And what is currently happening in this field?  The performitivity of genders has shaped in current “other” Sf a reflection on the continuous deconstruction and elaboration of the self and the technologies of languages which define and delimit them. Since the 80’s an elaboration of the “novel of the other” has held sway. This includes the self as constantly and definitively virtual and is reflected in the cyberspace of the science fictions worlds.  Additionally the language of our own otherness has spawned a plethora of divergent Science Fictions which include gay, black, and a host of alternative voices.  The invisible “naturalness” of the world and the language that constructs it is taken to task in the virtual locals of these novels which deconstructs this language and positions itself in the fluid and questionable.

Here is an odd selection of highlights of the genre of Feminist SF ,  with links to help you choose what to look at! And if this isn’t enough?   Check out a Feminst Sci-Fi timeline here at the Female SciFi (FSF) wiki.

Frankenstein (1818), and The Last Man (1826), by Mary Shelly.  Get the entire novels at the Gutenburg Project here.

Sultana’s Dream (1905) by Roquia Sakhawat Hussain. Read entire text here.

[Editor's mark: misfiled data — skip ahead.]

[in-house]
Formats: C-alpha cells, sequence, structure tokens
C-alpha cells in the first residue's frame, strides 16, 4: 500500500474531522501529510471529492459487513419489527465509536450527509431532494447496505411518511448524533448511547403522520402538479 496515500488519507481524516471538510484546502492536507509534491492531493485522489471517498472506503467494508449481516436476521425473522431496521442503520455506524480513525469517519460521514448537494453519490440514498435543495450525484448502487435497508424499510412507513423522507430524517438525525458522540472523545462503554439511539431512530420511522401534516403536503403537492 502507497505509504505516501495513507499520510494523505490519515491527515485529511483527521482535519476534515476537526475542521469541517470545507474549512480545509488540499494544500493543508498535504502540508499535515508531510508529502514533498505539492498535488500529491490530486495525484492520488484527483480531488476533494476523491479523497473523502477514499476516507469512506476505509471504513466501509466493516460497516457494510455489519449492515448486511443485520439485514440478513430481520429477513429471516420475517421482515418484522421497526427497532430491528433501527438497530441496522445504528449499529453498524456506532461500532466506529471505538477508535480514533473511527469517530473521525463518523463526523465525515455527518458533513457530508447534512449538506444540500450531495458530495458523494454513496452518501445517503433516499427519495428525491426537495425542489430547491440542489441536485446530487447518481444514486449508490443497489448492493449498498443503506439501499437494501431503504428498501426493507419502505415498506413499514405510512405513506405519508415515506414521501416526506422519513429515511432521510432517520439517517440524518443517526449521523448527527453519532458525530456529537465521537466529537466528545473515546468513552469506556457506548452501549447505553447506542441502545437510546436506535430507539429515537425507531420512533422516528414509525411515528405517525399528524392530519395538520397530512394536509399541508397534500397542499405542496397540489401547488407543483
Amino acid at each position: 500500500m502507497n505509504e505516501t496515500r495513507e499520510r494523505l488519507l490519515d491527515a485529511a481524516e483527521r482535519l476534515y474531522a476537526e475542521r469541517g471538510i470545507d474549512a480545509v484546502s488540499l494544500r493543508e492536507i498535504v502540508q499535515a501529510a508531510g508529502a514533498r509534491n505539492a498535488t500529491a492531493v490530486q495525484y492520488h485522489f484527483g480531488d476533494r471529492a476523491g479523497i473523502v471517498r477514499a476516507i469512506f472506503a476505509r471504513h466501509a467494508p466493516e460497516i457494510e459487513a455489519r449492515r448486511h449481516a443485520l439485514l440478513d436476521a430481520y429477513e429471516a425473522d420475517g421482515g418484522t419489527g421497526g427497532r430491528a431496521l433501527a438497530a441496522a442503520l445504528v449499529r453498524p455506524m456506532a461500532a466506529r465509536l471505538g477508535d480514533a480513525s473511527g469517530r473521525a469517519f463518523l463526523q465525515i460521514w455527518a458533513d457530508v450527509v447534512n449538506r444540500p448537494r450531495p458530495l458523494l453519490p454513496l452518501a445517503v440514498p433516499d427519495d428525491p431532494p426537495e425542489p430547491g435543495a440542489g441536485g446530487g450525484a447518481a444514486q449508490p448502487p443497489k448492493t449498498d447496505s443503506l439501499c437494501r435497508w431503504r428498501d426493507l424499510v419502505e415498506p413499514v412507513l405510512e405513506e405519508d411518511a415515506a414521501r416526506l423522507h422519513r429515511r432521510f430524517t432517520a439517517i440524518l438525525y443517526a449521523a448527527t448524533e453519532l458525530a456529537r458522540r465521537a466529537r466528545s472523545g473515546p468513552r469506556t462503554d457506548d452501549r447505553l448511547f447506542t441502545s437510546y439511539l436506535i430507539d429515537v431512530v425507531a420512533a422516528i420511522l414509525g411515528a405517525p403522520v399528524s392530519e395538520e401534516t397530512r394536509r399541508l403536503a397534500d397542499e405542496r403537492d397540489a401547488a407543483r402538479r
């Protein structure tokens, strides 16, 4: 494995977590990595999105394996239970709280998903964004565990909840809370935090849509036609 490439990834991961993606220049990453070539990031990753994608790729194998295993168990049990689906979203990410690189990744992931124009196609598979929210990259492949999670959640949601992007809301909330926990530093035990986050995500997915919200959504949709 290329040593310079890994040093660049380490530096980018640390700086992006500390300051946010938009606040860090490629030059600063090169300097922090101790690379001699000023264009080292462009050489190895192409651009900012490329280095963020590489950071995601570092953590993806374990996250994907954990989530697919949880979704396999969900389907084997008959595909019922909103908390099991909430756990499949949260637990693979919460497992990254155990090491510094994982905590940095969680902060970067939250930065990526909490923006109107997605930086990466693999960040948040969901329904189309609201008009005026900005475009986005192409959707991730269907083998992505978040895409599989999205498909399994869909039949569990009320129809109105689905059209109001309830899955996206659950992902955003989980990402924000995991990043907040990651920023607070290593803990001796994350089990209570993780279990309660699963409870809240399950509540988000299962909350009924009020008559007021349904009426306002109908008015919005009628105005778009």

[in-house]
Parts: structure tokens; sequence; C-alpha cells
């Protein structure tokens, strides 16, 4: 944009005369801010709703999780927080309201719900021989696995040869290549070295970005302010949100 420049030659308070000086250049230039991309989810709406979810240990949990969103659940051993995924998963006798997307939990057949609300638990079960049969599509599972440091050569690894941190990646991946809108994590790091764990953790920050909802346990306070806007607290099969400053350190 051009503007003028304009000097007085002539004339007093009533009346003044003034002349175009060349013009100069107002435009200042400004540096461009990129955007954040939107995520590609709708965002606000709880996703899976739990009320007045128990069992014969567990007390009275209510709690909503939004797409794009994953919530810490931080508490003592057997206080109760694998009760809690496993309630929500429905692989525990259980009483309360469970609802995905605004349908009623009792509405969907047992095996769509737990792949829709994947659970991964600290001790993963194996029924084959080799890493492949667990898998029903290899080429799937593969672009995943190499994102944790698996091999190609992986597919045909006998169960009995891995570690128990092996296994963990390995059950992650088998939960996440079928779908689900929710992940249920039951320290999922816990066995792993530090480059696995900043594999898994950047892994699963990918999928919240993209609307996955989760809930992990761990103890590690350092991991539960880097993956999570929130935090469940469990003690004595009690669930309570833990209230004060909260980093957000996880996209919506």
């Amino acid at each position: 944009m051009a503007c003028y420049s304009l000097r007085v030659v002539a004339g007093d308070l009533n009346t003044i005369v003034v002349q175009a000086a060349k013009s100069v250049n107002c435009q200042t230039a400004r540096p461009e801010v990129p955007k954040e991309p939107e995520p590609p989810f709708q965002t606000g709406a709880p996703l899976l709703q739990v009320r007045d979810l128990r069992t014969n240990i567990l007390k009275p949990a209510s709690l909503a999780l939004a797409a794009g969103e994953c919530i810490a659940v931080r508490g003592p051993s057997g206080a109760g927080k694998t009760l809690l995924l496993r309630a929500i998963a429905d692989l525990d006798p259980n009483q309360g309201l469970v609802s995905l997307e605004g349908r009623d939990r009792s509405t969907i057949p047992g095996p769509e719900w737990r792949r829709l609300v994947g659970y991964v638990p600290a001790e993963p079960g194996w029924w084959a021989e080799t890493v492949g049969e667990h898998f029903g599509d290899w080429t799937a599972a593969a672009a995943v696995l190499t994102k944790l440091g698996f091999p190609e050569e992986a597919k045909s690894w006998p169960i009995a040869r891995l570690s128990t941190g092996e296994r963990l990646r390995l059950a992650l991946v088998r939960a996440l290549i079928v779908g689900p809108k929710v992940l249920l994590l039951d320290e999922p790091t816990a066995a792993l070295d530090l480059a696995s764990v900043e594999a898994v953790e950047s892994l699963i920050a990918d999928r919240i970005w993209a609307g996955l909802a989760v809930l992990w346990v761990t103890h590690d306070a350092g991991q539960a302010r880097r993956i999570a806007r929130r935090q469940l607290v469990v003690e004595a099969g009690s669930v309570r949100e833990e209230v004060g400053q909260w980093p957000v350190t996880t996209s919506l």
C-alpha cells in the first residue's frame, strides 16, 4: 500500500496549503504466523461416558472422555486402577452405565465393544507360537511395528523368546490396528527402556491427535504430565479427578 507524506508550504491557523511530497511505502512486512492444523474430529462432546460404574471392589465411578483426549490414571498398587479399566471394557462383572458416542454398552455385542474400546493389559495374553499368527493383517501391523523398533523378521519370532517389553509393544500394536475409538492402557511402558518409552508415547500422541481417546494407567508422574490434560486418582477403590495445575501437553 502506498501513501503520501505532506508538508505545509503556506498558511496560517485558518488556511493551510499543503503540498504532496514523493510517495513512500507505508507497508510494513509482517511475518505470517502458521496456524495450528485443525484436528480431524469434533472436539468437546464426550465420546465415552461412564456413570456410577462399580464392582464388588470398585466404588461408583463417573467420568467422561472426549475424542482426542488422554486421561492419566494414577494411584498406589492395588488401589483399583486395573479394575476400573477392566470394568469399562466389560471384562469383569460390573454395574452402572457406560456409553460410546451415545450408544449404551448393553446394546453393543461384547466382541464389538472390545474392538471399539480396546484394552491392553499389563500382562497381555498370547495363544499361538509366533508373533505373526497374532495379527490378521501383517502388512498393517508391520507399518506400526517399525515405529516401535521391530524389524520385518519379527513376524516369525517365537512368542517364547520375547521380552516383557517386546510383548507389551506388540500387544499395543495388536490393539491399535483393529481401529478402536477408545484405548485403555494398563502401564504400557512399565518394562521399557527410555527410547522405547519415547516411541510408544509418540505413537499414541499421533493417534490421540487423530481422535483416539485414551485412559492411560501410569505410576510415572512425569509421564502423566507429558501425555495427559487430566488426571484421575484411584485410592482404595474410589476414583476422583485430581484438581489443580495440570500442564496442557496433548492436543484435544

Herland (1915)by Charlotte Perkins Gilman. Get the Entire Novel at Gutenburg Project here.

The Left Hand of Darkness (1969) by Ursula K. Le Guin. Le Guin writes about the Gendering of Pronouns of the title in this Afterword (1994) to this novel.

Les Guérillères (1969) by Monique Wittig. Website dedicated to the work of Wittig here. Interesting Essay ‘Those women who were fighting men’:Monique Wittig’s Les Guérillères, a mythical re-vision” by Cathrine Burke (pdf)

The Female Man (1970) by Joanna Russ. Guardian newspapers obituary of RussRuss reviews the movie version of Ellison’s “A Boy and His Dog” (good fun).

Motherlines (1978) and Walk to the End of the World (1974) by Suzy McKee Charnas

Kindred (1979) and Parable of the Sower (1993), by Octavia Butler. Remembering Butler at Jezebel here.

Native Tongue (1984), The Judas Rose (1987), and Earthsong (1993), by Suzette Haden Elgin.  Elgin writes on the Láadan  language developed in these three novels. Elgin’s Hompage here.

“The Judas Rose” book cover art

The Handmaid’s Tale (1985), Oryx and Crake (2003), and Year of the Flood (2009), by Margaret Atwood.  Atwood’s  homepage is here.

The Maerlande Chronicles, English: In the Mothers’ Land (1992) by Élisabeth Vonarburg. Vonarburg’s homepage here.

The Ship Who Searched (1992) by Mercedes Lackey. Hompage here.

The Fifth Sacred Thing (1993) by Starhawk.  Starhawk page here.

The Gate to Women’s Country (1998) by Sheri S. Tepper.  Website dedicated to Tepper’s work here.

Oy Pioneer! (2003) by Marleen S. Barr. Barr’s preface to her (editor) Afro-Future Females (pdf).

The Shore of Women (2004) by Pamela Sargent. Blog here.

The Hunger Games (2008) by Suzanne Collins. Though considered a “young adult novel”, this novel has a female actor who is not primarily contained by male relations. Collins Homepage here. And from the angle of the movie, The Female Spectator.

Cover art for Octavia Butler’s “Parable of the Sower”

Those who wish to further explore check out this link to the Feminist SF Blog Reading Recommendation list!  Lots of fun there, and amazing resource.


  1. […] Couverture de la revue “Future Science Fiction” de novembre 1950, trouvée sur le site Hap*Stance*Dep*Art, 31 mai 2012. […]